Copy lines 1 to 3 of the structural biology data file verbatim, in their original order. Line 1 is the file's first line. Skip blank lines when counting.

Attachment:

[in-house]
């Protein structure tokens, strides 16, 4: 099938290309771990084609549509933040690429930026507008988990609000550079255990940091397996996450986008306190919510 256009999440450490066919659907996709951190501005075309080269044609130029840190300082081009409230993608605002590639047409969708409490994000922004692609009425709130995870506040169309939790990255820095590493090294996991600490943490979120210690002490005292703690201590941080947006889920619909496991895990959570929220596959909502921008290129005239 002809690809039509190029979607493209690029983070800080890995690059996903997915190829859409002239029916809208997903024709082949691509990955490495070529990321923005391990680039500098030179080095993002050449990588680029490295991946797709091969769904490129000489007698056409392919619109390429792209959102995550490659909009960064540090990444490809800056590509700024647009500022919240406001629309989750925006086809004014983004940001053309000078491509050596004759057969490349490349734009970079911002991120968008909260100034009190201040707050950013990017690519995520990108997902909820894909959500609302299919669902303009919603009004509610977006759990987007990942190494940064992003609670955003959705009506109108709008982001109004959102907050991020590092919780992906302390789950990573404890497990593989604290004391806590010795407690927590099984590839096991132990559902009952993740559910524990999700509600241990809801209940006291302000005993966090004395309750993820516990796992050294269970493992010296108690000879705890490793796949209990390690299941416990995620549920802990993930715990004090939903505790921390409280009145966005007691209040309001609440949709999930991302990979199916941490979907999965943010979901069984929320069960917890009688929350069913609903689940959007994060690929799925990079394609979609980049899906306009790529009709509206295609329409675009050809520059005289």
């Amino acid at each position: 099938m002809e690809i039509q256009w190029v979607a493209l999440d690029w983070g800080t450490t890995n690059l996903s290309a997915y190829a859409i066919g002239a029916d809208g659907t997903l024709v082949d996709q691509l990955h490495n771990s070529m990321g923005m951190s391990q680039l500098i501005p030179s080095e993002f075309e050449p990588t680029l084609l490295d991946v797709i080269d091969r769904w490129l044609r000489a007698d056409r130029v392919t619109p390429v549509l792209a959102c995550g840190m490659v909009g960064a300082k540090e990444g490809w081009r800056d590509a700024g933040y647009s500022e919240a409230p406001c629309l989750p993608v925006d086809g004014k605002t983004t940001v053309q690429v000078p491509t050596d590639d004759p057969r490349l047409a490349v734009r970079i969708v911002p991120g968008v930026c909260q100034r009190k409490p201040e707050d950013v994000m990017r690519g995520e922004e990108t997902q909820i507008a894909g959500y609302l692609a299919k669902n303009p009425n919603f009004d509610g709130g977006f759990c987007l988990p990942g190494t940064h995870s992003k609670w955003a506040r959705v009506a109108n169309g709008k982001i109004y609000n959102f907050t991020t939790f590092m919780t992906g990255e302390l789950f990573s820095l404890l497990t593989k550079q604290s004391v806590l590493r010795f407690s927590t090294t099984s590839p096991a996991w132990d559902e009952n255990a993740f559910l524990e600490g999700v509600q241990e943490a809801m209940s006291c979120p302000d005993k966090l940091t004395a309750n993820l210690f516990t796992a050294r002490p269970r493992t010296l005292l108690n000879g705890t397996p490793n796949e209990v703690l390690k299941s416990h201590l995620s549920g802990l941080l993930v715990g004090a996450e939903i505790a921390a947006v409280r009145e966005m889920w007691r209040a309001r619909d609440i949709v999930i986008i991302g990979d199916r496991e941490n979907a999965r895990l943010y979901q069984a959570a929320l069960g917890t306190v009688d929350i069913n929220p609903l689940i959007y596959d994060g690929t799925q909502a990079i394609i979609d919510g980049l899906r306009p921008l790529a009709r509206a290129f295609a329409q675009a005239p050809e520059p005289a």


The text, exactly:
[in-house]
């Protein structure tokens, strides 16, 4: 099938290309771990084609549509933040690429930026507008988990609000550079255990940091397996996450986008306190919510 256009999440450490066919659907996709951190501005075309080269044609130029840190300082081009409230993608605002590639047409969708409490994000922004692609009425709130995870506040169309939790990255820095590493090294996991600490943490979120210690002490005292703690201590941080947006889920619909496991895990959570929220596959909502921008290129005239 002809690809039509190029979607493209690029983070800080890995690059996903997915190829859409002239029916809208997903024709082949691509990955490495070529990321923005391990680039500098030179080095993002050449990588680029490295991946797709091969769904490129000489007698056409392919619109390429792209959102995550490659909009960064540090990444490809800056590509700024647009500022919240406001629309989750925006086809004014983004940001053309000078491509050596004759057969490349490349734009970079911002991120968008909260100034009190201040707050950013990017690519995520990108997902909820894909959500609302299919669902303009919603009004509610977006759990987007990942190494940064992003609670955003959705009506109108709008982001109004959102907050991020590092919780992906302390789950990573404890497990593989604290004391806590010795407690927590099984590839096991132990559902009952993740559910524990999700509600241990809801209940006291302000005993966090004395309750993820516990796992050294269970493992010296108690000879705890490793796949209990390690299941416990995620549920802990993930715990004090939903505790921390409280009145966005007691209040309001609440949709999930991302990979199916941490979907999965943010979901069984929320069960917890009688929350069913609903689940959007994060690929799925990079394609979609980049899906306009790529009709509206295609329409675009050809520059005289």
């Amino acid at each position: 099938m002809e690809i039509q256009w190029v979607a493209l999440d690029w983070g800080t450490t890995n690059l996903s290309a997915y190829a859409i066919g002239a029916d809208g659907t997903l024709v082949d996709q691509l990955h490495n771990s070529m990321g923005m951190s391990q680039l500098i501005p030179s080095e993002f075309e050449p990588t680029l084609l490295d991946v797709i080269d091969r769904w490129l044609r000489a007698d056409r130029v392919t619109p390429v549509l792209a959102c995550g840190m490659v909009g960064a300082k540090e990444g490809w081009r800056d590509a700024g933040y647009s500022e919240a409230p406001c629309l989750p993608v925006d086809g004014k605002t983004t940001v053309q690429v000078p491509t050596d590639d004759p057969r490349l047409a490349v734009r970079i969708v911002p991120g968008v930026c909260q100034r009190k409490p201040e707050d950013v994000m990017r690519g995520e922004e990108t997902q909820i507008a894909g959500y609302l692609a299919k669902n303009p009425n919603f009004d509610g709130g977006f759990c987007l988990p990942g190494t940064h995870s992003k609670w955003a506040r959705v009506a109108n169309g709008k982001i109004y609000n959102f907050t991020t939790f590092m919780t992906g990255e302390l789950f990573s820095l404890l497990t593989k550079q604290s004391v806590l590493r010795f407690s927590t090294t099984s590839p096991a996991w132990d559902e009952n255990a993740f559910l524990e600490g999700v509600q241990e943490a809801m209940s006291c979120p302000d005993k966090l940091t004395a309750n993820l210690f516990t796992a050294r002490p269970r493992t010296l005292l108690n000879g705890t397996p490793n796949e209990v703690l390690k299941s416990h201590l995620s549920g802990l941080l993930v715990g004090a996450e939903i505790a921390a947006v409280r009145e966005m889920w007691r209040a309001r619909d609440i949709v999930i986008i991302g990979d199916r496991e941490n979907a999965r895990l943010y979901q069984a959570a929320l069960g917890t306190v009688d929350i069913n929220p609903l689940i959007y596959d994060g690929t799925q909502a990079i394609i979609d919510g980049l899906r306009p921008l790529a009709r509206a290129f295609a329409q675009a005239p050809e520059p005289a």